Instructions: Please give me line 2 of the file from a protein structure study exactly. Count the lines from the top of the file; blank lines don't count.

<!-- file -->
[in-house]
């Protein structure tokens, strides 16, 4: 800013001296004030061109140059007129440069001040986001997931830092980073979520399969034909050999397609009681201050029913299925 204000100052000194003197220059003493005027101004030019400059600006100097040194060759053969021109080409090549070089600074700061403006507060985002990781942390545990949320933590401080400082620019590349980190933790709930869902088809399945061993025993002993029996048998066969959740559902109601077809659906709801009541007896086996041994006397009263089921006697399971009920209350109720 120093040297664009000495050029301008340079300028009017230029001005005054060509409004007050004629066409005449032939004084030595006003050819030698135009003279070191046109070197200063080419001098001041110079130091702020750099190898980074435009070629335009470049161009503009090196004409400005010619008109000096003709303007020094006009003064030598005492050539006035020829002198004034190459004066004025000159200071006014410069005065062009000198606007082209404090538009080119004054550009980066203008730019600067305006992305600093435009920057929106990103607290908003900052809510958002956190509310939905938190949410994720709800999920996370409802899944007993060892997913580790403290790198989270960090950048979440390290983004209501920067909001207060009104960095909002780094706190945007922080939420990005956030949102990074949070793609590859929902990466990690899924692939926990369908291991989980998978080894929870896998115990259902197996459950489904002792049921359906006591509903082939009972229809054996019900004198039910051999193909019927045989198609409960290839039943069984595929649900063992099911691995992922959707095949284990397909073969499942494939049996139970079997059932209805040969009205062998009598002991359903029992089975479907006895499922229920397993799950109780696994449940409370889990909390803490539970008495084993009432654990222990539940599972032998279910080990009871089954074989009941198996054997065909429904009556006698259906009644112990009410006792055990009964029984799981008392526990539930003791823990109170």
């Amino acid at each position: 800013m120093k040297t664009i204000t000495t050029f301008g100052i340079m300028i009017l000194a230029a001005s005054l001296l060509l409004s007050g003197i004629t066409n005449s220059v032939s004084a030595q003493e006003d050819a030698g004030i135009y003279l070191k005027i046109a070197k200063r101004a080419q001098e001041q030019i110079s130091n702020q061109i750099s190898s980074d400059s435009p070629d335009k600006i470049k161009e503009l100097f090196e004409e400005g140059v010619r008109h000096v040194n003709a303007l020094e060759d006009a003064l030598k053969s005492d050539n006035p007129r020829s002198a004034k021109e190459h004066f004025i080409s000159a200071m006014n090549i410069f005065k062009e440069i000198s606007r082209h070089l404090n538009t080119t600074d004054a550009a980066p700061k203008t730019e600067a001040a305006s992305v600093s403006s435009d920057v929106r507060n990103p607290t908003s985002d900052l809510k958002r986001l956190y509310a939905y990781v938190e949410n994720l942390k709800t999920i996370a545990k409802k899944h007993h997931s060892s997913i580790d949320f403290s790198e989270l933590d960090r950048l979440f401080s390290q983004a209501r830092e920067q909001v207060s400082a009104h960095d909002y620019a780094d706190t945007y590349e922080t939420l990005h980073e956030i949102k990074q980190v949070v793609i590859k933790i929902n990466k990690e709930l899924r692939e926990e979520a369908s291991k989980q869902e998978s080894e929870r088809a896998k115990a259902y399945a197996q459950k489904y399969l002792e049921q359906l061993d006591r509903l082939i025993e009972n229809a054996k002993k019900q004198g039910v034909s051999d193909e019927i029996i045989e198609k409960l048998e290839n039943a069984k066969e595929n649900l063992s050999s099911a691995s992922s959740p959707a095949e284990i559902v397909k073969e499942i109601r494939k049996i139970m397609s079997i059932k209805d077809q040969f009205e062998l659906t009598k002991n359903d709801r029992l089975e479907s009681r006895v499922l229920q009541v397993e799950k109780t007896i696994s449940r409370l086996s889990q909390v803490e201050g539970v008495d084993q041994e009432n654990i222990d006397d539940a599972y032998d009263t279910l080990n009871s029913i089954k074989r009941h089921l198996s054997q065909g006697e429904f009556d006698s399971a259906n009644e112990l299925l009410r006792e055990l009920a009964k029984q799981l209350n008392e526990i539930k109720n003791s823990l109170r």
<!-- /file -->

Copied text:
């Protein structure tokens, strides 16, 4: 800013001296004030061109140059007129440069001040986001997931830092980073979520399969034909050999397609009681201050029913299925 204000100052000194003197220059003493005027101004030019400059600006100097040194060759053969021109080409090549070089600074700061403006507060985002990781942390545990949320933590401080400082620019590349980190933790709930869902088809399945061993025993002993029996048998066969959740559902109601077809659906709801009541007896086996041994006397009263089921006697399971009920209350109720 120093040297664009000495050029301008340079300028009017230029001005005054060509409004007050004629066409005449032939004084030595006003050819030698135009003279070191046109070197200063080419001098001041110079130091702020750099190898980074435009070629335009470049161009503009090196004409400005010619008109000096003709303007020094006009003064030598005492050539006035020829002198004034190459004066004025000159200071006014410069005065062009000198606007082209404090538009080119004054550009980066203008730019600067305006992305600093435009920057929106990103607290908003900052809510958002956190509310939905938190949410994720709800999920996370409802899944007993060892997913580790403290790198989270960090950048979440390290983004209501920067909001207060009104960095909002780094706190945007922080939420990005956030949102990074949070793609590859929902990466990690899924692939926990369908291991989980998978080894929870896998115990259902197996459950489904002792049921359906006591509903082939009972229809054996019900004198039910051999193909019927045989198609409960290839039943069984595929649900063992099911691995992922959707095949284990397909073969499942494939049996139970079997059932209805040969009205062998009598002991359903029992089975479907006895499922229920397993799950109780696994449940409370889990909390803490539970008495084993009432654990222990539940599972032998279910080990009871089954074989009941198996054997065909429904009556006698259906009644112990009410006792055990009964029984799981008392526990539930003791823990109170």